Friday, 10 July 2015

The governor of Huantán

Great excitement and pride recently over Peru's impressive performance during the Copa America. 

And then an additional stirring moment when captain and Bayern Munich striker Claudio Pizarro became the first player in the tournament to tweet in Quechua.

Pizarro told El Comercio that he had to get help from the internet, his team mates and the team’s physio to post the messages. “I would have liked to have learned it in school, and have it. But it helps at least to get people excited and fired up. And at the same time we help keep it alive – not to lose this language that is ours.”

Quechua is one of Peru’s official languages, along with Spanish, and is still spoken by about 3.5 million people, mainly in the central and southern Andes. It’s only one of the country’s indigenous languages - there’s also Aymara from the southern plains of Puno and Lake Titicaca, and other lesser known languages from the Amazon region.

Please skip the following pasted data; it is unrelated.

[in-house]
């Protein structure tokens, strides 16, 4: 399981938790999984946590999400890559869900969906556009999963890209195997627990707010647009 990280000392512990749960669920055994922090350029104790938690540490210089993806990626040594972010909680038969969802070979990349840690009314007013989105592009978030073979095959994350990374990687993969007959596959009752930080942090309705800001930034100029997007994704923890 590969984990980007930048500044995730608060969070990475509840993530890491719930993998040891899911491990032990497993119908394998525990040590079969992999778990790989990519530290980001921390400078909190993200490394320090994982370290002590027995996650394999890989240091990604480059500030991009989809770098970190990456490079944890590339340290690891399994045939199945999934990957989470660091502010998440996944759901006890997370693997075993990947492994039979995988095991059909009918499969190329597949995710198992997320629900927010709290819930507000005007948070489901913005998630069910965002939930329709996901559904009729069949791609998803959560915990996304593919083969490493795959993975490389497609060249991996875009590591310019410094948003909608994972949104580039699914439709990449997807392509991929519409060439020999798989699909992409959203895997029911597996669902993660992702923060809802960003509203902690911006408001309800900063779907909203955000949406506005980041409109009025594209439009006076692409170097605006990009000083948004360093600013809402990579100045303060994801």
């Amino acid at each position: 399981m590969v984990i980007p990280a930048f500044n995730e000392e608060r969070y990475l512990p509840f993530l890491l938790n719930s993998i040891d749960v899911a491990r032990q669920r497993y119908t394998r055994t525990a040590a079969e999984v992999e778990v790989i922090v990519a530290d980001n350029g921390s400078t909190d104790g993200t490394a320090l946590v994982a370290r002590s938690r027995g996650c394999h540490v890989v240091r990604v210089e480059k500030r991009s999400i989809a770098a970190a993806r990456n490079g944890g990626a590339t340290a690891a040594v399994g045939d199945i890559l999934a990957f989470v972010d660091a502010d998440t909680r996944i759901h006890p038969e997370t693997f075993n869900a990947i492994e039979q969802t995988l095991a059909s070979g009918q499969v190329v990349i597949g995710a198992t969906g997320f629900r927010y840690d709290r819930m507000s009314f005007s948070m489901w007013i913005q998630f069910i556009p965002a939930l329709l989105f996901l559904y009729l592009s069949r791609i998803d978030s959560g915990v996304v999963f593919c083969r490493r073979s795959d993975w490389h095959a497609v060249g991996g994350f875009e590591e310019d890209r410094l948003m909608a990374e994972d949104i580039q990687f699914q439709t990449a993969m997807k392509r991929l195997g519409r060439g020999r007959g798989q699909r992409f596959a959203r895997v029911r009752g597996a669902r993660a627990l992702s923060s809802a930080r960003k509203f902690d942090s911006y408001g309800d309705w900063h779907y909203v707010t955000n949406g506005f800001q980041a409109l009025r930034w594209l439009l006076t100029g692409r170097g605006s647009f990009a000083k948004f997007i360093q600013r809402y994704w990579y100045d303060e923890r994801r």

Although these languages are starting to be recognized more, they are struggling to survive as people move from the country to the larger cities and the coast where Spanish is dominant.

Tello’s knowledge of Quechua was a huge advantage in his work. It wasn’t only about uncovering artefacts. It was all about the people. There’s a strong sense of this in tio Hernan’s Anecdotes. For them the excitement was in the stories those treasures could tell about the past and how those stories resonate down the generations to form a living link in the indigenous populations.

Tello’s enthusiastic investigative approach was apparent from early on. Hernan describes the scientist’s first field trip as a young student

The governor of Huantán
In which three students excite considerable suspicion in Yauyos

The young Tello was twenty years old and in the second year of his studies when, under the guidance of his professor Sebastián Barranca, he organized his first anthropological field trip. He chose the province of Yauyos, so that he could study the cauqui language, along with the flora, fauna and folklore of the region.